Muhammadu Buhari won a second term as president of Africa’s most populous country in an election marred by delays, accusations of vote-rigging and outbreaks of violence. With ballots from all 36 states counted, Buhari’s All Progressives Congress (APC) garnered 15.2 million votes compared with 11.3 million for Atiku Abubakar’s People’s Democratic Party.
The election, originally scheduled for 16 February 2019, threatened to descend into farce with a last-minute decision to postpone voting to the following week. The week-long delay likely depressed voter turn-out, which was 35.6 per cent compared with 44 per cent in the 2015 presidential election.
What has happened?
Buhari fought the election on an anti-corruption ticket, an issue that has dominated Nigerian politics and proved a major point of contention in Africa’s largest democracy. A former army general with a clean record, Buhari’s reputation as a strongman also likely bolstered his support in the northern states beset by Boko Haram. By contrast, main rival Abubakar was viewed by many voters as symptomatic of Nigeria’s problems. A business tycoon who successfully made the transition into politics, but one whose record is stained with allegations of government graft.
Nevertheless, the election result was tightly contested, with both men experienced campaigners and importantly, both Muslims from northern states. There was no significant flare-up of north-south, Christian-Muslim tensions on the campaign trail. The election instead centred on the issues of economic development and domestic security, after three years of economic recession and a rising number of terrorist attacks.
What are the implications?
The new administration has pledged to intensify its efforts in security, restructuring the economy and fighting corruption. Buhari faces the challenge of stimulating non-oil growth whilst the economy remains highly susceptible to volatile global oil prices and production disruption via renewed militant attacks on key hydrocarbon infrastructure.
- On security, progress has been disappointing and must improve. Since Buhari came to office in 2015, approximately 10,000 people have died as a result of Boko Haram-backed violence. Buhari is likely to step up efforts to reclaim territory from Boko Haram in his second term.
- Violence between Fulani herdsmen and farmers is a major national security concern, killing more than 1,300 people since January 2018. President Buhari has announced conciliatory plans to set aside land for herders but these have yet to be implemented and the likelihood of improvement in the next four years are slim.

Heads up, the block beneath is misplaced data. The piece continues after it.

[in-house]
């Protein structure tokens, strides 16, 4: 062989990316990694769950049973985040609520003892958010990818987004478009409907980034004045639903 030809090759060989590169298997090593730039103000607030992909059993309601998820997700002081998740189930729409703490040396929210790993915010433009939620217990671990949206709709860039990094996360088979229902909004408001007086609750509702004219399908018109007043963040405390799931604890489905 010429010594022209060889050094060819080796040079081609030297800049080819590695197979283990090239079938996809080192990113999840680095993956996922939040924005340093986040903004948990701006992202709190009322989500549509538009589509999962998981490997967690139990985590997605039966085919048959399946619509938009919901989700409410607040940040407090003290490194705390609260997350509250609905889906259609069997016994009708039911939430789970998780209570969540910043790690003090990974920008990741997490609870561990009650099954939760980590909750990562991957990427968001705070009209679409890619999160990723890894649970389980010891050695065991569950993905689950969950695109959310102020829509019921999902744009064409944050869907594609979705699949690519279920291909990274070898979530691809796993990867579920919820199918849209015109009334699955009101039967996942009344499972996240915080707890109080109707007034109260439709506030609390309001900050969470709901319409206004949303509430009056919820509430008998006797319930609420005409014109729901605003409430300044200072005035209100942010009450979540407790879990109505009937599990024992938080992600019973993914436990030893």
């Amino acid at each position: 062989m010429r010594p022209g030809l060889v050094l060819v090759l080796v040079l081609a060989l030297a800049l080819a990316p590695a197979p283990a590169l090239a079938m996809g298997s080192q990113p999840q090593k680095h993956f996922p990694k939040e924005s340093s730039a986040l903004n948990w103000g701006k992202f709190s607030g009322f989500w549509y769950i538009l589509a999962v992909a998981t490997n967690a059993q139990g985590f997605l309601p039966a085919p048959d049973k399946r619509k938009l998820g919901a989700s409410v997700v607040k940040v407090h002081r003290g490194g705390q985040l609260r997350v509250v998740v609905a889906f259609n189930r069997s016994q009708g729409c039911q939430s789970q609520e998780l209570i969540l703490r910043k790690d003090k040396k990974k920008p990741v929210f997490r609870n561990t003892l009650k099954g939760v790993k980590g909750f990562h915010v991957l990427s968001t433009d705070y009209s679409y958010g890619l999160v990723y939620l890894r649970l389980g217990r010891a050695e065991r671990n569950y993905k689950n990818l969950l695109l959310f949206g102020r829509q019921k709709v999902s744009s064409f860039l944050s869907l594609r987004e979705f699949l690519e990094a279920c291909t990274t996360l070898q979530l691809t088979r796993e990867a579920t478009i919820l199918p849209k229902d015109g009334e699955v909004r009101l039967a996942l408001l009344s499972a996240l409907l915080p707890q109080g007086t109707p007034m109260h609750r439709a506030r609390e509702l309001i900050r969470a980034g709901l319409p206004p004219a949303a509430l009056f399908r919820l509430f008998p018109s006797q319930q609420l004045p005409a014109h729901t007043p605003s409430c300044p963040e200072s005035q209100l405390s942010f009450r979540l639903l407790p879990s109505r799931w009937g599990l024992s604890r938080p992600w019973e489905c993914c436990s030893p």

- Insurrectionist violence in the oil-producing Delta state continues to present a high risk to multinationals based in the region. Buhari has weaker political capital in the southern states and will struggle to significantly improve the security situation in his second term.
- Buhari’s absence from Nigeria for long periods due to ill-health during his first presidential term did not inspire confidence and poses long-term succession risks.
- Buhari has shown little appetite for major economic reform and a second term is unlikely to change his policy stance.
- He may continue to resist the Petroleum Industry Governance Bill (PIGB), which would otherwise be a major step toward improving governance and efficiency in Nigeria’s oil sector.
- He is ideologically resistant to currency devaluation, potentially exposing the Naira to another terms of trade shock should oil prices decline.
- In the second term, Buhari is expected to prioritise investment in major cross-country infrastructure projects including the Second Niger Bridge and Lagos-Kano Standard Gauge Railway.
- Growth is expected to gradually recover and grow by 2.0% in 2019 but Buhari must prioritise a long-term restructuring of the economy in order to stabilise the Naira.
- There is optimism that Buhari’s anti-corruption drive will continue and create a more transparent business environment. In his first term, Buhari investigated and suspended his secretary and long-time ally, Lawal Babachir and the Director General of the National Intelligence Agency, Ayodele Oke.
- If Buhari was to give assent to the Petroleum Governance Industry Bill, it would signal that he is open to creating a transparent business environment in the oil industry and increase foreign direct investment.
- Without major inclusive economic reforms and a corruption crackdown, Nigeria is on a troubling path. If the country cannot create employment for the more than 100 million Nigerians who will be born within the next 30 years, then domestic insecurity will intensify and deter foreign direct investment.
For further information please contact Eleanor Smith, Senior Political Risk Analyst on +44 (0)121 626 7837